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Everyone Deserves a Smartphone

Santi Palacios/AP

As hype for yet another Apple keynote bubbled up to its usual frothy state, some on social media took umbrage at images showing Syrian refugees carrying or charging smartphones, pictures often posted by the refugees themselves. Within the same few days internet commenters were salivating over Apple’s newest devices and condemning the refugees’ smartphones. Commentators stepped in, calmly explaining the category error: that a basic smartphone is actually not that expensive; that the refugees are fleeing war, not necessarily economic privation; and that a phone for a family in migration can be vital, and not an indulgent trinket. That the correction had to be made at all, however, revealed a divide in how we think about technology. Who—and what—is a smartphone for? Is it a luxury or a necessity? What exactly is the point of technology?

The emergence of a networked world, of which the smartphone is a key part, has changed the definition of basic necessity; moreover, the consumerist focus on high-end tech obscures the fact that access to technology is as vital a thing as housing or employment. Refugees in particular prove its necessity: What else do you take but indispensables when you’re escaping war? Though there are undoubtedly many reasons to be wary of Silicon Valley utopian hype, tech is very beneficial to the underprivileged. Instantaneous messaging enables community and connection between diasporas, making fleeing a turbulent area of the world less an absolute choice of severing connection to one’s past and one’s family. The arrival of peer-to-peer financial applications allows the global repatriation of capital more easily than before. There is also the simple but perhaps more fundamental difference: The mobile phone has become the omnipresent personal computer. Information can be accessed anywhere, making movement more possible and more flexible for everyone. As more of life has moved online, access to the internet has become overwhelmingly important—so much so that a 2011 UN report suggested making internet access a universal right, a belief that has been put into practice by France and Finland, among other countries.

From simple information such as how to open a bank account to the persistence of social media communication (as exemplified during the Arab Spring), it’s online networks that locate the smartphone as a device of paramount importance. As with literacy—and anywhere else where significant portions of knowledge and socio-political life live—access to the medium itself, the internet, has become vital.

Given how the smartphone can be a kind of key to the networked world, the almost exclusive public (and media) focus on high-end tech is unfortunate and perhaps even damaging. It places an emphasis on how wealthier individuals use technology, which is often about how tech simplifies privileged pursuits or habits—such as in the recent Apple announcement, which used a family needing new outfits for a wedding as a demonstration of apps on the company's new set-top box.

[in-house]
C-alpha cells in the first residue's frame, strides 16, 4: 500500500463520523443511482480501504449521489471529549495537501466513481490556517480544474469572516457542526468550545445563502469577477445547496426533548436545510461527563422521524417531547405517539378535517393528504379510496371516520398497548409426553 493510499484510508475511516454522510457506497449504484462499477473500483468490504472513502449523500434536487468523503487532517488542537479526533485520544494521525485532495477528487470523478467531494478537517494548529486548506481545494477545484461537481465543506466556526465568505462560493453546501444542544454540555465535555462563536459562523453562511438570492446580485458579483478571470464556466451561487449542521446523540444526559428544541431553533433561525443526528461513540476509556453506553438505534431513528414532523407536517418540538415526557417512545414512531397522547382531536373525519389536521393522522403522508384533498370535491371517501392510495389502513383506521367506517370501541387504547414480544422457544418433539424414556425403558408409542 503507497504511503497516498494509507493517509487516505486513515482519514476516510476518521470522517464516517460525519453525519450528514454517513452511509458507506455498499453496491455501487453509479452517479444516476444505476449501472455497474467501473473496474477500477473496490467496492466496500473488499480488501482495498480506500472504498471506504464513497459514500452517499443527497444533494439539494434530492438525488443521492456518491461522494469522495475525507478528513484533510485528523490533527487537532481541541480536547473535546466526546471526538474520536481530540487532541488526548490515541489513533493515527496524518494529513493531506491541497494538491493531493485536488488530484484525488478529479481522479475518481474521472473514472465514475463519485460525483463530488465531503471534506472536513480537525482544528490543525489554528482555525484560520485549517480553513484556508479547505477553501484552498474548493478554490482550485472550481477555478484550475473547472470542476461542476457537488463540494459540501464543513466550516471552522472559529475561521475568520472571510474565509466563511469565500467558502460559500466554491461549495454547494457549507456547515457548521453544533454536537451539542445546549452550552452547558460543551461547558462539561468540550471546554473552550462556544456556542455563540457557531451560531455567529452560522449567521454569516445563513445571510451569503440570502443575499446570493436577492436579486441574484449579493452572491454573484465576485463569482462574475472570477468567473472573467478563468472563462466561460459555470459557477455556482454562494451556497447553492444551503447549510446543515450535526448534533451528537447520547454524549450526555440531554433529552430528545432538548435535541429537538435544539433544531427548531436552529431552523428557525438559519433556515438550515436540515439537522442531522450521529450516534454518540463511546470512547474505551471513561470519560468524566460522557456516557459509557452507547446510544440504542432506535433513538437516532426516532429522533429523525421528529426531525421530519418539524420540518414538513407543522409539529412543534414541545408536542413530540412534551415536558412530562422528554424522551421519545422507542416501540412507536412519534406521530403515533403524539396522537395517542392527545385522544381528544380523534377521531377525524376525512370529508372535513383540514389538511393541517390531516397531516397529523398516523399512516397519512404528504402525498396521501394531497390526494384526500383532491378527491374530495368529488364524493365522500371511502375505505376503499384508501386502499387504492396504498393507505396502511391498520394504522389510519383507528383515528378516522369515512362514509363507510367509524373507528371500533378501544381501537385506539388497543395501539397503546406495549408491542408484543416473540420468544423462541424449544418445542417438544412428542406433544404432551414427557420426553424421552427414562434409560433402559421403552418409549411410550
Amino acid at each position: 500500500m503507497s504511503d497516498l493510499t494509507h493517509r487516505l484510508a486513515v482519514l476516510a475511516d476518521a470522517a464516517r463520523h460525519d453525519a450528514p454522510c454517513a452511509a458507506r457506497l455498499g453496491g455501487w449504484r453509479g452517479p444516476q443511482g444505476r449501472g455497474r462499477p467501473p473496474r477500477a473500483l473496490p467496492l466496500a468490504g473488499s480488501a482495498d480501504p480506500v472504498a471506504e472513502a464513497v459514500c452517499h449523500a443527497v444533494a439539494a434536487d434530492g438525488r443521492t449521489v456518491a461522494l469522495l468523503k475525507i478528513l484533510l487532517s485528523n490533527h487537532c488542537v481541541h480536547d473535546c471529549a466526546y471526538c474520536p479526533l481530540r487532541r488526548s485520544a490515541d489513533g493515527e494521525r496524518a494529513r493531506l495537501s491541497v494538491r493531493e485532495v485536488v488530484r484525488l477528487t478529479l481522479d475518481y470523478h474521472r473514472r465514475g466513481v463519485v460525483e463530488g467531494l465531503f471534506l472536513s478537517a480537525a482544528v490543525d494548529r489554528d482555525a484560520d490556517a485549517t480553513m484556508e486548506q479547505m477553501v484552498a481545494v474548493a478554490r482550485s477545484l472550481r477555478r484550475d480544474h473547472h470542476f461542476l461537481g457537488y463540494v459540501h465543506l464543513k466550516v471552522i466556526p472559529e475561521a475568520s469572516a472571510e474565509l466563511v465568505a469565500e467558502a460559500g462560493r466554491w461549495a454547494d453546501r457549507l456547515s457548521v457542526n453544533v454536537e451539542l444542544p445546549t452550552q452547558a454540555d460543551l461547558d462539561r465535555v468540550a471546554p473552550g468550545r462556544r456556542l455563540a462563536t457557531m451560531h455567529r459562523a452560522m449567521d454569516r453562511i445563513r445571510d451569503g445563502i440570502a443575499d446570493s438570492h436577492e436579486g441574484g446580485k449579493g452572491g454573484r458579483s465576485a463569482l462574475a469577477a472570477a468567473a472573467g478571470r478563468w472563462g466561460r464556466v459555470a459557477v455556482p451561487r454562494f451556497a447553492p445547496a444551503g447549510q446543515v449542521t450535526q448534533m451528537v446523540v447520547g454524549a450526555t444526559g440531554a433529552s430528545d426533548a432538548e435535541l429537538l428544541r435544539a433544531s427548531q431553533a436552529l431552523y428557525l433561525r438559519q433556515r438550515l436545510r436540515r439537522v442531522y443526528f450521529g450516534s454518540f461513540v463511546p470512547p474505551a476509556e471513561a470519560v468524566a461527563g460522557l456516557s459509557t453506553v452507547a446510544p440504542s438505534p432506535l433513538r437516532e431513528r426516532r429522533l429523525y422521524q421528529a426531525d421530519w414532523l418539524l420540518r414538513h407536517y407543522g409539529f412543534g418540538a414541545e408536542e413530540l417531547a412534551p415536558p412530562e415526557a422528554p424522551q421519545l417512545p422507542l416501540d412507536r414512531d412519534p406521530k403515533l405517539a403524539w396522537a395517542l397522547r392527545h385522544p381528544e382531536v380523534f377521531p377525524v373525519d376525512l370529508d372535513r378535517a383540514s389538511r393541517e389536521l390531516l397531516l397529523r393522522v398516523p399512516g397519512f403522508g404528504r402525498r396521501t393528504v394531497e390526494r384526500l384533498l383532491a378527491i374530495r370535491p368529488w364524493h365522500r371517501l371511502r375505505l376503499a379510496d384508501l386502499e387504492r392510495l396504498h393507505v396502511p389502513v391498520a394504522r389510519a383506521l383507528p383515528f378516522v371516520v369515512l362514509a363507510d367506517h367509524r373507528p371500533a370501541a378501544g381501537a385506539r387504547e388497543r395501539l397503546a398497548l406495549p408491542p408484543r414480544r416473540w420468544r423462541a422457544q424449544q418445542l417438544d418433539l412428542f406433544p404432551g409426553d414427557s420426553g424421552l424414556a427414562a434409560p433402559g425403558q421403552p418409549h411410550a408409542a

That said, the tens of millions of cheap Android phones bought each year in the developing world are a direct result of the economies of scale, supply chains, and markets established by Apple and Samsung’s high-end products. As tech gets cheaper, it filters down through price brackets. A $150 Android phone today does what a $600 iPhone did 3 or 4 years ago.

All the same, the market realities that concentrate profit, R&D, marketing, and media attention on more expensive devices speaks to the circular relation of money, demographics, and the leading edge of development. For all their benefits, free markets have a tendency to concentrate the privileges of wealth, concerns that are hardly universal. It is not the existence of high-end tech itself that is the problem, but rather, that the use cases modeled for all tech tend to cater to the consumerist pursuits of the comfortable classes. A new iPhone with a better camera is great, but is definitely not necessary.

Does that mean we need some sort of counterbalance, non-market initiatives meant to focus on making technology both more accessible but also more responsive to the needs of the less privileged? Housing, for example, predominantly functions as a free market, but its downsides are somewhat offset by state and non-state interventions—from reserved affordable housing and zoning laws, to charity organizations like Habitat for Humanity, to beds at homeless shelters. I think tech needs similar structures: non-profit organizations whose aim is to foster access to technology, whether through software or hardware. It’s not that, in the cases of housing or tech, one wishes to dismiss or unfairly disrupt the market—or to suggest that access alone is enough—but instead to acknowledge that, unchecked, the market will continue to treat the least privileged and powerful as afterthoughts. And that’s unacceptable.

Like all major human activity, technology is ambivalent. It is entirely ordinary, simply the specific vector of change for our time, neither inherently good nor bad. But that also means we should regard it as a complex part of society, with all the difficult socio-political choices that entails. And like so many other times in history—whether the advent of the library, or access to housing, or the existence of welfare—when we acknowledge that technology is a necessity for modern life, we must also demand that the market not be the only determinant of who does and does not get access to it. There must be room for the voices of those for whom tech is not just another luxury, but a vital connection to the world in all its possibility.